As Africa’s last absolute monarch, King Mswati III has complete authority to command the police and military, dismantle the government, and dismiss judges. Thus, like the FLS, the troika’s hands seem to remain tied in forcing real change in the country.

Further, SADC’s militarised intervention in the Democratic Republic of Congo (DRC), dispatchment of a special envoy to Lesotho, and its “weak” peacekeeping efforts in Mozambique have been heavily criticised as being riddled by corruption, patronage, and greatly influenced by national interests. This calls into question whether the recent extraordinary troika summit is a genuine attempt towards resolving the Eswatini’s broken system.

There are clear parallels between the past and the present. In the face of great opposition, the FLS unified as a region against racial discrimination in South Africa and gained with them the support of the international community. Boycotts, sanctions and isolations in international sport, blockage of foreign loans, and restrictions in imported and exported goods, were fundamental in ridding South Africa of apartheid.

Unlike in the 1980s, South Africa is no longer the pariah but a regional stronghold. Despite this, the former head of the security organ of SADC and President Cyril Ramaphosa’s visits to the monarch have proven fruitless. Further, an agreement for a national dialogue was neglected, while the customary Sibaya dialogue has yielded no concessions from the King.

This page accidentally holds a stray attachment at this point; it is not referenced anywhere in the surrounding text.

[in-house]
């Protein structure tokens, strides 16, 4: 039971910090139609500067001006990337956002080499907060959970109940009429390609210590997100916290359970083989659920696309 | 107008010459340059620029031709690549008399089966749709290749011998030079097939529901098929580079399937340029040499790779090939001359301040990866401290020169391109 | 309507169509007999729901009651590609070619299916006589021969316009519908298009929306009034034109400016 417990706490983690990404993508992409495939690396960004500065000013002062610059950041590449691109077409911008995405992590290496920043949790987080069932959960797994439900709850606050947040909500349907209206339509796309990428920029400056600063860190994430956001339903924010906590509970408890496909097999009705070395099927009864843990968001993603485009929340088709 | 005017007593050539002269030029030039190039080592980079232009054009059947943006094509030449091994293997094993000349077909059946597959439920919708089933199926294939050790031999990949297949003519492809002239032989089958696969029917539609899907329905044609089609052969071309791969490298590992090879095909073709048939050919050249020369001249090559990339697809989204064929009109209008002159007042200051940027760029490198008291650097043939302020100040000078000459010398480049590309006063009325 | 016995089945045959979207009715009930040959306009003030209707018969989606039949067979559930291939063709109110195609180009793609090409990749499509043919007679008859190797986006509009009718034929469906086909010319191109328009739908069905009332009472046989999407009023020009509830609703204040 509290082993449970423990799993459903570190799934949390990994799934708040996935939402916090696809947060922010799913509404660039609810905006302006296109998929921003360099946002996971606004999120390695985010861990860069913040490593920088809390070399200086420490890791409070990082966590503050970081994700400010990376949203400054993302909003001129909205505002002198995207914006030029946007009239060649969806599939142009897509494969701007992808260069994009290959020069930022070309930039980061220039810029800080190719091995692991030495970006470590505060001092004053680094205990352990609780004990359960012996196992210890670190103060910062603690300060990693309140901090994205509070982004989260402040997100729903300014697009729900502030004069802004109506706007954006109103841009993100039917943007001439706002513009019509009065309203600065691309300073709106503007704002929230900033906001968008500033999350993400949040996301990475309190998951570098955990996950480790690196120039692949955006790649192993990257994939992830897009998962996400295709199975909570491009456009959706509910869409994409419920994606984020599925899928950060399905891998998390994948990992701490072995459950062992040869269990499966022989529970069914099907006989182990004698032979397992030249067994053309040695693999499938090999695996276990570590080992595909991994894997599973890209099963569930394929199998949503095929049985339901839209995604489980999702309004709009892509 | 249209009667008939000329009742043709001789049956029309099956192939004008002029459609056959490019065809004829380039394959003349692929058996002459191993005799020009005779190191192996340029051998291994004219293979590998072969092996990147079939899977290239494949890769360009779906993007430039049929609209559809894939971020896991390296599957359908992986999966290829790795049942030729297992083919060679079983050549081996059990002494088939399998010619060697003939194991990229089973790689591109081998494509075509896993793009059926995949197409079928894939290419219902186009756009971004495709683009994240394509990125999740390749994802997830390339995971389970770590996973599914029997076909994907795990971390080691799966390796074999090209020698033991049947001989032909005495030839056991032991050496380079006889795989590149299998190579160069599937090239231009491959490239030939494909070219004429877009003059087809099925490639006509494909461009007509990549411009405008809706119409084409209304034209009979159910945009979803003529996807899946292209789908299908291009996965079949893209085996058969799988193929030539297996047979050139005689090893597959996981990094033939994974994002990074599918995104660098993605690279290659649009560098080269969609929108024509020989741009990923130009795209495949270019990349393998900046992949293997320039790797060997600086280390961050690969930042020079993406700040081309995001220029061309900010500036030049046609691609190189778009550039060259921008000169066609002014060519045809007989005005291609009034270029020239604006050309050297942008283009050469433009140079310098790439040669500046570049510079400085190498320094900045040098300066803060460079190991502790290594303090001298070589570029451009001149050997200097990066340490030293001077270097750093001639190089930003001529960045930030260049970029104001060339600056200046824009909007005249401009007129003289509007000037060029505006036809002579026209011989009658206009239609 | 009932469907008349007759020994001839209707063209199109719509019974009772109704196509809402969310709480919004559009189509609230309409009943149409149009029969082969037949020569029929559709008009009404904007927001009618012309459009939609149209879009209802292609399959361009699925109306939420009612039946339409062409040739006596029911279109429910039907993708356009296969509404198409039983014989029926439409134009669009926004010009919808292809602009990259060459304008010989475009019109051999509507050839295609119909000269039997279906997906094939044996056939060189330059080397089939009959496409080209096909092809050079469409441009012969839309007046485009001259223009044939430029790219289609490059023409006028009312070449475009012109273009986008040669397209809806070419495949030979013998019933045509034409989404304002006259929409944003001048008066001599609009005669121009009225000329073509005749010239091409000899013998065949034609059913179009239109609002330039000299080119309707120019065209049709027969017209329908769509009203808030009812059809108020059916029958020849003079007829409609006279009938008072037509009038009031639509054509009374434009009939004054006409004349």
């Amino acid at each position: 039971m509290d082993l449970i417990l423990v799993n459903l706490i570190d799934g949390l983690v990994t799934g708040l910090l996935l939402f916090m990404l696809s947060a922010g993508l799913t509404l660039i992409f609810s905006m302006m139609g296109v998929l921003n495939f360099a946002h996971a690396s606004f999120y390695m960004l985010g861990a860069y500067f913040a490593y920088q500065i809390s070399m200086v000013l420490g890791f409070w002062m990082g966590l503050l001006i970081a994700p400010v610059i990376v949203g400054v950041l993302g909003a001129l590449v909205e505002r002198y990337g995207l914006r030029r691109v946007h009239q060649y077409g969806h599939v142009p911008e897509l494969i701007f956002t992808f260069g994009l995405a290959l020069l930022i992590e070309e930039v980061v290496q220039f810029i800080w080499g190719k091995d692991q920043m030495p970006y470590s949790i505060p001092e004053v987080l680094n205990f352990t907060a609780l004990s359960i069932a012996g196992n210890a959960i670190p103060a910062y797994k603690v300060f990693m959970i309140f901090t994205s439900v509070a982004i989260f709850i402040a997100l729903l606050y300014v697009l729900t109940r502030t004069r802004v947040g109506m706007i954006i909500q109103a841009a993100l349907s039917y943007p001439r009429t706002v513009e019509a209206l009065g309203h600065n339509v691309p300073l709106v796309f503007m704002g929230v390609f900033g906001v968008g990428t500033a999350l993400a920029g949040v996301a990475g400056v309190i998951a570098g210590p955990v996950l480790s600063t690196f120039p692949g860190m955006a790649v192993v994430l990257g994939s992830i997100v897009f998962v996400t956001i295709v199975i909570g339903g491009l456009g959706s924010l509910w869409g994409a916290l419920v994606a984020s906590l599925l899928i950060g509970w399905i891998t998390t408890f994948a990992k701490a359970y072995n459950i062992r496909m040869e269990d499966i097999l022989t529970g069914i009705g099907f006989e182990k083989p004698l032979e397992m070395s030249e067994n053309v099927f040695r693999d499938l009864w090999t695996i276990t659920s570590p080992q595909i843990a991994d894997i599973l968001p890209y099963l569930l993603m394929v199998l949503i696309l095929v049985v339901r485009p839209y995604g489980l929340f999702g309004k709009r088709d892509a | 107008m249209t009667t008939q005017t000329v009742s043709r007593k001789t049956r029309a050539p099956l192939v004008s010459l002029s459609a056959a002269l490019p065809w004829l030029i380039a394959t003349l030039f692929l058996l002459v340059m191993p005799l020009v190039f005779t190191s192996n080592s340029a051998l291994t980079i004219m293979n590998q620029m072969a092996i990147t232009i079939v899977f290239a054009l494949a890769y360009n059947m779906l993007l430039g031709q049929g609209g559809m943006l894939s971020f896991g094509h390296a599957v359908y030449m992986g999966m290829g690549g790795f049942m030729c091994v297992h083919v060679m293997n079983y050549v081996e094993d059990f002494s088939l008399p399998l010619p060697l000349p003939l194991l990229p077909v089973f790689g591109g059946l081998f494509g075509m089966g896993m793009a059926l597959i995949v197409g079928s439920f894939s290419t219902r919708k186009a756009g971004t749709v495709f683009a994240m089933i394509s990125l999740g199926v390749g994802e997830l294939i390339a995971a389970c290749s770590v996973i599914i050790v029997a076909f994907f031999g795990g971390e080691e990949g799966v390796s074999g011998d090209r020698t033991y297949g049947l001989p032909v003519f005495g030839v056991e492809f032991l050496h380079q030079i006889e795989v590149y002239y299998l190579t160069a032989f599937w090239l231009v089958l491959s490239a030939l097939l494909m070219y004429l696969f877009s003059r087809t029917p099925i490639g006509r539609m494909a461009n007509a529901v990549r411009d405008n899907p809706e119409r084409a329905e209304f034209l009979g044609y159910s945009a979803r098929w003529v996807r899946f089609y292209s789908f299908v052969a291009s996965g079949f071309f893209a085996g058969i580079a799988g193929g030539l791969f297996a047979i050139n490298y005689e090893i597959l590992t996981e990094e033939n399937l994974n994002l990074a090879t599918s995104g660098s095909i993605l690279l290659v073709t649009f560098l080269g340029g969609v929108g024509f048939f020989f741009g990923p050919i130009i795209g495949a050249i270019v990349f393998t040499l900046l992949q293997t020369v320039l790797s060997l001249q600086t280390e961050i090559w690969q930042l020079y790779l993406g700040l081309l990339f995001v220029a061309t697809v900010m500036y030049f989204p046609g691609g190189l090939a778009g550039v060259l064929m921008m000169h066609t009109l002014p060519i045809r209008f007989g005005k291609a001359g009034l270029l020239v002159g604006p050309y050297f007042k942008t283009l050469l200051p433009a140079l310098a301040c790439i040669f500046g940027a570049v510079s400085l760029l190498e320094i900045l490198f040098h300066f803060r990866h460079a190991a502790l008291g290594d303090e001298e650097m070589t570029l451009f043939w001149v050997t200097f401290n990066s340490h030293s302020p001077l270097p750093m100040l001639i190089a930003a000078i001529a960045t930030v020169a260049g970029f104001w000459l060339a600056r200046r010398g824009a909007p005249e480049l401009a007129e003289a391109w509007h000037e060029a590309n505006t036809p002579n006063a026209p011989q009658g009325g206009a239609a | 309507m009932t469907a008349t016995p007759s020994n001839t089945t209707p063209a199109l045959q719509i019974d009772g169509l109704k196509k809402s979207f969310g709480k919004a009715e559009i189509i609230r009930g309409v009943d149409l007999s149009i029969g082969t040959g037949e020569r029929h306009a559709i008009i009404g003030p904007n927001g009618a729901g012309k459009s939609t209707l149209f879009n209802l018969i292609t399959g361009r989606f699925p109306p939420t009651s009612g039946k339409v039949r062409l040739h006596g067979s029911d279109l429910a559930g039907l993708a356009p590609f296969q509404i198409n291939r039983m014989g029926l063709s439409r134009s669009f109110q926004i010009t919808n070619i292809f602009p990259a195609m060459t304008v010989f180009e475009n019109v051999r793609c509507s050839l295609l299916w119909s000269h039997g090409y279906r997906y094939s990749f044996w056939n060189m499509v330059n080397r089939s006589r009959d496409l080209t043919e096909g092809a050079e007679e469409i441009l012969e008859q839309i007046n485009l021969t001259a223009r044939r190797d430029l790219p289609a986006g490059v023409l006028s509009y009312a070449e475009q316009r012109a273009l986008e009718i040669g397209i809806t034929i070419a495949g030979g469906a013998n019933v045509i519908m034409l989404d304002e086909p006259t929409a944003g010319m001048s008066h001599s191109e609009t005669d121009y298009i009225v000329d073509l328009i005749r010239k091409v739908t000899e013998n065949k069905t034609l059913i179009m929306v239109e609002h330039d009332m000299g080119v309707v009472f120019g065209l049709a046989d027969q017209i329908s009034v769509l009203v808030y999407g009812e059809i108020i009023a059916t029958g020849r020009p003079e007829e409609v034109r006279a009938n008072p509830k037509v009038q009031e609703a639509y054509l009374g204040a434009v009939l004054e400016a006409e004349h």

The country has proven unsafe for citizens, fearing targeted attacks. To date, no calls for SADC military intervention have been made, neither has there been a genuine attempts to attract international support. FLS achievement in the past should not be beyond SADC’s reach. The question remains, why are they unresponsive?

It is important to note that former monarch, King Sobhuza II, signed the Pretoria accord in 1982, to ensure the protection and power consolidation of the royal family by the South African apartheid regime. Though, in exchange, liberation fighters, at the time, would not be safeguarded in Eswatini.

During apartheid, there was a feeling that liberation in South Africa would intensify anti-monarch sentiments in neighbouring Eswatini, and Royal Swaziland Police were accused of killing many Umkhonto weSizwe cadres.

More shockingly, recent allegations have emerged that, South African apartheid mercenaries are working in tandem with Swati security personnels to disband pro-democracy actors, who have been categorised as “terrorists”. If this were to be true, then the webs of bureaucratic treachery run so deep, thereby exposing SADC’s refusal to intervene.

The 2023 troika summit may have appeared to be a positive move in the right direction towards renewing people’s faith in the frontline states that once committed itself to threat management; however, extreme nationalism and the jettisoning of regional interests, have the tendency to deepen the conflict security issues, and aggravate the blatant human rights abuses in Eswatini.

Nompumelelo Ndawonde is a Researcher at the University of Johannesburg’s (UJ) Institute for Pan-African Thought and Conversation (IPATC).